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"Mr. Monk Gets Lotto Fever" is the third episode of the seventh season of Monk, and the 96th episode overall.
After a television lottery hostess is killed, Natalie takes the dead woman's job and Monk tracks down the killer. But trouble strikes when Natalie is accused of rigging the lottery machine, and she comes crawling back to Monk.
At a city TV station, a lottery hostess, Marissa Kessler, draws the numbers for the Monday night drawing of the Gold Rush Lottery, and then signs off for the night. The scene immediately cuts to Marissa being chased out of the studio by a shadowy assailant. She attempts to escape by getting in her car, but before she can pull away, the guy shatters the window and she is forced to run. She carefully scales a fence, but the assailant grabs and lethally stabs her multiple times while the camera settles on a promotional illuminated display of Marissa a few feet away.
The next morning, Adrian Monk, Natalie Teeger, Captain Stottlemeyer and Lieutenant Disher are examining the crime scene. Monk notices a few interesting clues, including the fact that the killer took the victim's purse and jewelry to make it look like a robbery gone wrong. He also realizes the attack had to be spur of the moment and unplanned: the pattern of the stab wounds indicates that she was stabbed three times (twice in the back and once in the neck) with a pair of scissors. Noting a mud puddle near the building exit and mud splatter on the victim's leg, Monk figures that Marissa must have been running when she left the building, meaning the events leading up to the murder must have started inside the studio. Stottlemeyer asks for someone to find the station manager and get an employee list. Meanwhile, Monk finds some titanium black metallic paint on Marissa's fingertips.
An enthusiastic patrol cop at the crime scene asks Monk for an autograph, and Monk signs it by using Natalie's back as a writing desk. Elsewhere, Stottlemeyer catches Disher writing down a zinger in his notebook, which says "It looks like her number came up." When the officer who asked Monk for an autograph happens to say the same thing, Randy throws his notebook at him, but Stottlemeyer drags Randy away to keep him from doing anything ugly.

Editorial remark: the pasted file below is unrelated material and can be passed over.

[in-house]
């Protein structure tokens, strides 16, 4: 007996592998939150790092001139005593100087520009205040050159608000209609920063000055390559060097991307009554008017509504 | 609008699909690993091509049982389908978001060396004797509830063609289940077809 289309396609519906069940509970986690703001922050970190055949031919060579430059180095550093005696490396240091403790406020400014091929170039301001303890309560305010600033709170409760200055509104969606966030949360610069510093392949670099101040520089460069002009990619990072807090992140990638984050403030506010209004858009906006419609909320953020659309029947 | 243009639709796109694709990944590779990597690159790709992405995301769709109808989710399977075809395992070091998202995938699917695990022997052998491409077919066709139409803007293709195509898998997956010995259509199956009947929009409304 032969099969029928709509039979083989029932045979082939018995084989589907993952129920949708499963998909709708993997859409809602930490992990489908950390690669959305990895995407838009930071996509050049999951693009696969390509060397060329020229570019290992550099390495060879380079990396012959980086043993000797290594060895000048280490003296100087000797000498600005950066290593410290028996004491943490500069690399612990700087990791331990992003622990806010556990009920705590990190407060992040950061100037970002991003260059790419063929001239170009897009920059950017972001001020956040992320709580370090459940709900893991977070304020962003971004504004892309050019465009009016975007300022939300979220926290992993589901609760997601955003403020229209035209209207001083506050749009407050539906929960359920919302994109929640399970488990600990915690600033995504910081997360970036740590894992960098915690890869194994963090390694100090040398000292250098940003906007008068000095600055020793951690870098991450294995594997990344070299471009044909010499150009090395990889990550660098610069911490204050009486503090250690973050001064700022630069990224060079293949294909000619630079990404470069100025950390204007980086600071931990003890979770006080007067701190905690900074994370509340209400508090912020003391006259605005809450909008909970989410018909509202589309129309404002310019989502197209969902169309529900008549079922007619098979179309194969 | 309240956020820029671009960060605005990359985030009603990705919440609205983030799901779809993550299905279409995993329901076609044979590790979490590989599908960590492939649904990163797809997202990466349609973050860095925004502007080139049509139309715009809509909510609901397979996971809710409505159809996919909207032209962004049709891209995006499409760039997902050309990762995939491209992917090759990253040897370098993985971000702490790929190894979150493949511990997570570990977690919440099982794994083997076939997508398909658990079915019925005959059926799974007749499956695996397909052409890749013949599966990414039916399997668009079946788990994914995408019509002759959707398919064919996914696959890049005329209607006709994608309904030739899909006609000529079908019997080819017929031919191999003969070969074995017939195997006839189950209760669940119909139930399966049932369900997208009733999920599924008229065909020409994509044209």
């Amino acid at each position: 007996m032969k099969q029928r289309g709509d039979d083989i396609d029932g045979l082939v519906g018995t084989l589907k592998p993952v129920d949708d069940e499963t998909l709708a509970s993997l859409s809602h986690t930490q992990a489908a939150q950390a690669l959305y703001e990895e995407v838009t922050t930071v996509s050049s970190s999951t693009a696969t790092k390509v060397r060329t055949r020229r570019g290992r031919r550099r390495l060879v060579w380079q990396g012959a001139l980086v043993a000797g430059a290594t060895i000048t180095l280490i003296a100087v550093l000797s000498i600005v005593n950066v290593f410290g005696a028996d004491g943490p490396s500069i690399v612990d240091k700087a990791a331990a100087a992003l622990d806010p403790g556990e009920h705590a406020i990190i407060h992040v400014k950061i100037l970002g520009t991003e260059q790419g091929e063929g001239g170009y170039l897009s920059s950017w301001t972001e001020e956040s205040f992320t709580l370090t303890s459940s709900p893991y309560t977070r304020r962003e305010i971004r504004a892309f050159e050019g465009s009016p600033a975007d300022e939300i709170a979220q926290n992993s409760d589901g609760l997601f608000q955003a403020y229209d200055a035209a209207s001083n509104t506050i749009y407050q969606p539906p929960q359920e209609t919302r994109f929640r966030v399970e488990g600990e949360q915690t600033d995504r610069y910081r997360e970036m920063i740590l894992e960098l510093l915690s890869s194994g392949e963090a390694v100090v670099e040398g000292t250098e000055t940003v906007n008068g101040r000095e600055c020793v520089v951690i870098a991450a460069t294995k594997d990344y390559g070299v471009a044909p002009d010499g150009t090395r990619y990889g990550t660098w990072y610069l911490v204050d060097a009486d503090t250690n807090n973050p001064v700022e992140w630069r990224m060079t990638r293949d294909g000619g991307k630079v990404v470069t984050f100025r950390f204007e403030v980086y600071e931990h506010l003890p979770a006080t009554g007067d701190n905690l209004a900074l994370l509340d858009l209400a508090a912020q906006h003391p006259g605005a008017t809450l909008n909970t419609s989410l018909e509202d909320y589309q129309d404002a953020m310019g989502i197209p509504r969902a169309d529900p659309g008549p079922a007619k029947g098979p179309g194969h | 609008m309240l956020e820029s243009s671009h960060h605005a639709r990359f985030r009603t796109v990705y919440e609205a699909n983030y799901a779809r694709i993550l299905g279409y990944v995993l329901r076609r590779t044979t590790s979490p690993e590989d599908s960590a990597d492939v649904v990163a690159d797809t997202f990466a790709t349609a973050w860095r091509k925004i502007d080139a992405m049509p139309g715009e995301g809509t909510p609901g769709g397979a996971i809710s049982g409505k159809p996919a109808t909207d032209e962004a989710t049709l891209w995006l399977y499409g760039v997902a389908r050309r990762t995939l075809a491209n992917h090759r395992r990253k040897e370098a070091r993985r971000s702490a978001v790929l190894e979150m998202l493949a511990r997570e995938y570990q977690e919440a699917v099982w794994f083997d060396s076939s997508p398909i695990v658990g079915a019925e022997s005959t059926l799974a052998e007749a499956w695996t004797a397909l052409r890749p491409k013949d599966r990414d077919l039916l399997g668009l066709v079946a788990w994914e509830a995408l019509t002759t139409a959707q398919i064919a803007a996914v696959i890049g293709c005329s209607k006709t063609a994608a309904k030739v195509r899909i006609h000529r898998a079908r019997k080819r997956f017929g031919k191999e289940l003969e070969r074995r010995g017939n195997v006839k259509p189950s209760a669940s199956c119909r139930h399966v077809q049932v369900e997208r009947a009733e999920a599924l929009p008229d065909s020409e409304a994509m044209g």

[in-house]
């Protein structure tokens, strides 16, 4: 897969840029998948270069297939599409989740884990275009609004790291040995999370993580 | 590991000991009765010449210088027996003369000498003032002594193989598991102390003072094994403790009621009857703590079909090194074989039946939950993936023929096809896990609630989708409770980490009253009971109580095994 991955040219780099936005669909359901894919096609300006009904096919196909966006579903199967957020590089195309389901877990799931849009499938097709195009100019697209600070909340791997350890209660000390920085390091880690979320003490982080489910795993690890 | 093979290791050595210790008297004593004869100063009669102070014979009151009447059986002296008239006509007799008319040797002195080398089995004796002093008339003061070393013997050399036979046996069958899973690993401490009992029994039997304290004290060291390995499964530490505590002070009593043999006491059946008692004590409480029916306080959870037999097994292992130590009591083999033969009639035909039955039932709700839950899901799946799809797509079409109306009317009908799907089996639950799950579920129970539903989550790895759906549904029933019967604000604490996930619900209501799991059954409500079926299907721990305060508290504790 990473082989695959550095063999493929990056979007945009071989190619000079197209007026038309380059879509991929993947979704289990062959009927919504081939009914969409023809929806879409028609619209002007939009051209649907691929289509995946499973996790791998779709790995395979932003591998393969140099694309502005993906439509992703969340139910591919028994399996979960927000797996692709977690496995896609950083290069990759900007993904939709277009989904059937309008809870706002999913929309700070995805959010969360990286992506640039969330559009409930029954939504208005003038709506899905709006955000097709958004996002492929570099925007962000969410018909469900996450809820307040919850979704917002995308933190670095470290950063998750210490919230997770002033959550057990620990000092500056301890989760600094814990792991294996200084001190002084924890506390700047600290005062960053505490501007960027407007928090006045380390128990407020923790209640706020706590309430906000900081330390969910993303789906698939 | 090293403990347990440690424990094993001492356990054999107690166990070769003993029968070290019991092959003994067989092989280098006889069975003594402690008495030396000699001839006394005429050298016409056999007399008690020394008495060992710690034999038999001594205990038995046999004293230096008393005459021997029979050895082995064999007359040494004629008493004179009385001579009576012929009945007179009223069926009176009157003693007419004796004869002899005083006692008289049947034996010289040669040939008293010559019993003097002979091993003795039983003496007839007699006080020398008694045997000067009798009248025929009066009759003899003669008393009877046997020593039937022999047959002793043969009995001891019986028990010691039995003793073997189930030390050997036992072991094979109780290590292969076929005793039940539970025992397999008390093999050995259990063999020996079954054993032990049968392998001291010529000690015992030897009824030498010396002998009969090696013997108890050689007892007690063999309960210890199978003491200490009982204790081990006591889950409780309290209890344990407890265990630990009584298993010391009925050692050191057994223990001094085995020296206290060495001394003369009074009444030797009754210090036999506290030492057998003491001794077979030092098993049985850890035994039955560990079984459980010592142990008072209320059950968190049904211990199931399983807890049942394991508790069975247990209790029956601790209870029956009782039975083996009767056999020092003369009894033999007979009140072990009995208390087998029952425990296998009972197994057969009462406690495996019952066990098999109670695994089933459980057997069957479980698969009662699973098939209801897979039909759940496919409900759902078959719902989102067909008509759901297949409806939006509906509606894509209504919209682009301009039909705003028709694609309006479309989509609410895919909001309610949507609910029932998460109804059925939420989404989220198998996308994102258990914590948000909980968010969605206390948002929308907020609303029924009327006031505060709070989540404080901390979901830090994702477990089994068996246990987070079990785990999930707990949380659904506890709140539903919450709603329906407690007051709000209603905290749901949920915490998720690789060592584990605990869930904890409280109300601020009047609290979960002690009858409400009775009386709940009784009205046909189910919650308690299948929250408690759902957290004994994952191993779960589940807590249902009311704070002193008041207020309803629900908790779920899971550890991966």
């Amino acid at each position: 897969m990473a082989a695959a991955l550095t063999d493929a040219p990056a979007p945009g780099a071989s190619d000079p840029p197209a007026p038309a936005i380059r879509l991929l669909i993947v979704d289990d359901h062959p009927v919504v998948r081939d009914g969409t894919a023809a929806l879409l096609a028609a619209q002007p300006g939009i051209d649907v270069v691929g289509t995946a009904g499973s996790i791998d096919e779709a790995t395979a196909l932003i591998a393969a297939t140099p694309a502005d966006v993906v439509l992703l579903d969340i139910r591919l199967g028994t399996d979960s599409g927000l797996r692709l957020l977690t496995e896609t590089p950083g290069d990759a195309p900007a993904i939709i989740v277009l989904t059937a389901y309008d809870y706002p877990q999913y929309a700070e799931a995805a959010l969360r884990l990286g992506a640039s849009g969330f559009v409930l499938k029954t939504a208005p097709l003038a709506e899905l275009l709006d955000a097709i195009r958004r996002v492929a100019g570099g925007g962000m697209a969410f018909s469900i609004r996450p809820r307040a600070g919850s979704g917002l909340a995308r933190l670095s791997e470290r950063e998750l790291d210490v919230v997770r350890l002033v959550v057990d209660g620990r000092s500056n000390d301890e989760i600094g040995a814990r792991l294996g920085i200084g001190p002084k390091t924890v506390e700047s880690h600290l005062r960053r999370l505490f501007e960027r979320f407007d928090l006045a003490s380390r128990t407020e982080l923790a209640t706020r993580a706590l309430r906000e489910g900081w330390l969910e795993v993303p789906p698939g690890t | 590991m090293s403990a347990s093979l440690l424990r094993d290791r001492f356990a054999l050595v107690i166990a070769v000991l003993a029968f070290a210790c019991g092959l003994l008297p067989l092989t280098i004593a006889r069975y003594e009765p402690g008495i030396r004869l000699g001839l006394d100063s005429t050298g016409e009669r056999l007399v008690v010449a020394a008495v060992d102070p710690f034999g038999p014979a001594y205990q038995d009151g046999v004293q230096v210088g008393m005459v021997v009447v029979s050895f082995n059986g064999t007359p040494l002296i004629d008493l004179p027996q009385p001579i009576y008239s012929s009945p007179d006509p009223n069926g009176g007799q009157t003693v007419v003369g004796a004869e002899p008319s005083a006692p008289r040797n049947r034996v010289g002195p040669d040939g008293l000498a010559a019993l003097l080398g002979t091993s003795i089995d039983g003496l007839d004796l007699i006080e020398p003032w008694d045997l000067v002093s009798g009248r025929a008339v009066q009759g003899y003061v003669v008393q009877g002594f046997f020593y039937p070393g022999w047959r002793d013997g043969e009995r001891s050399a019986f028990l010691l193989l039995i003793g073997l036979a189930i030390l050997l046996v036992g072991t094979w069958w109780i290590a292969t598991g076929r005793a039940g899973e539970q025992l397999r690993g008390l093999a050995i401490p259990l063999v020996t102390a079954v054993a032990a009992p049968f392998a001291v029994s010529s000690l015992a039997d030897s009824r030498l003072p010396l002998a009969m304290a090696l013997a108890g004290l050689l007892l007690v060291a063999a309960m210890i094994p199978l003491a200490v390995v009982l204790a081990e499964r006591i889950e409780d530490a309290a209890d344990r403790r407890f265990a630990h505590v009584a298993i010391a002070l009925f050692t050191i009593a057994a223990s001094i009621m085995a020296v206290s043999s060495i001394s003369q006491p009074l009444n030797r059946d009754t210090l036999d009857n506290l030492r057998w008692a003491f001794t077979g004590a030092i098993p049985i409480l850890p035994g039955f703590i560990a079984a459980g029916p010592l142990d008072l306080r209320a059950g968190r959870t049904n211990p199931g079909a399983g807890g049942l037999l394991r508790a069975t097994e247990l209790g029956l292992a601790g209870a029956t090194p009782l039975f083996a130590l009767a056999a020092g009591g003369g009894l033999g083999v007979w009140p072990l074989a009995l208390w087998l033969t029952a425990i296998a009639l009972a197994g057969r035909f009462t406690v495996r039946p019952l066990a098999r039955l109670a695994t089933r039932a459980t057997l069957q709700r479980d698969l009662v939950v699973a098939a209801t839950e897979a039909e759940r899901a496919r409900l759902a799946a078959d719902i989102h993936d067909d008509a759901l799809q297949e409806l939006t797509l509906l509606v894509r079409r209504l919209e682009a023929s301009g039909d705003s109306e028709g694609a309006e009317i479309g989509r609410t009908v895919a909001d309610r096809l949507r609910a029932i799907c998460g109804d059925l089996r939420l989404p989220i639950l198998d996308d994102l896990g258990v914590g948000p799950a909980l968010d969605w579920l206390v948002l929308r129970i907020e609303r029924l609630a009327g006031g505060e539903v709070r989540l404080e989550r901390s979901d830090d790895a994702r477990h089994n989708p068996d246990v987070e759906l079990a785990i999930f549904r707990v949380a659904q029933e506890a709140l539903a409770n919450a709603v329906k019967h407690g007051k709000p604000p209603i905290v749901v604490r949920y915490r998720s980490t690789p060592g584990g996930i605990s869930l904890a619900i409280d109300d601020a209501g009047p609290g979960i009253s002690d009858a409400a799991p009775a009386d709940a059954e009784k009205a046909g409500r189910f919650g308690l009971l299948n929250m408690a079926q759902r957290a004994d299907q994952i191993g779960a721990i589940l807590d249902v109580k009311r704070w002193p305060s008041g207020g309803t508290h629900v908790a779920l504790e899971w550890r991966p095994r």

Meanwhile, Stan Lawrence, the TV station manager, hands a copy of the employee list to Natalie. Natalie learns that Marissa only had worked with the station for a few weeks, and Lawrence figures he should have put more lights up around the parking lot Natalie reassures him that lights were not the matter. He mistakes her as someone in authority until she mentions that she works for Monk. Noting that she seems like a natural at acting, Lawrence asks Natalie if she'd like to do the Wednesday night drawing while they try to find a replacement lottery hostess. Natalie agrees, and Monk, dumbstruck, agrees to this.
The following night, Monk, Stottlemeyer and Disher are seen watching as Natalie prepares for her television debut. She has been fitted out in a new dress. She is also very nervous, wondering if she needs a script, but Billy Logan, the sound engineer, tells her that she doesn't need a script, as they'd all be rich if this were scripted (muttering about "amateurs" to himself). Lawrence hands Stottlemeyer some of Marissa's fan mail, and mentions that he put some of the more intriguing mail on top.
Billy calls for complete silence as the draw begins. Natalie faces the cameras, and after a slight mistake (not pressing the button to activate the ball machine until Billy hisses the direction to her), she continues the draw perfectly, even making quips about the numbers as they come up, and signing off by saying "You'll thank me later!" to flatter Monk. Stottlemeyer comments that he might as well be flushing 20 bucks down the toilet every week, and he and Disher leave. Lawrence is so impressed by Natalie's performance that he offers her the night job as a full time job. Cash-strapped, Natalie just cannot refuse.
About a week later, we see Natalie's image on a city bus ad-wrap as Monk and Natalie make their way down a busy street. Natalie visibly hates the image of herself on the buses, preferring other advertisement wraps. She even goes so far as to try wiping a smudge off her image's cheek, but Monk reminds her that they've got the Marissa Kessler homicide investigation to work. Natalie backs off, and they continue up the street. Currently, they're on their way to an apartment where Stottlemeyer and Disher are talking to a possible suspect. As they walk down the street, Monk is increasingly agitated as he tries to keep Natalie from slipping into lottery mode whenever he mentions a number in routine conversation. Natalie also has a hard time paying attention to the case, as she mistakes the suspect for Marissa's ex-boyfriend, forcing Monk, exasperated, to remind her that the ex-boyfriend's alibi checked out, but then he remembers that she wasn't at the meeting that morning (Natalie insists that she had to shop for a new dress for the drawings).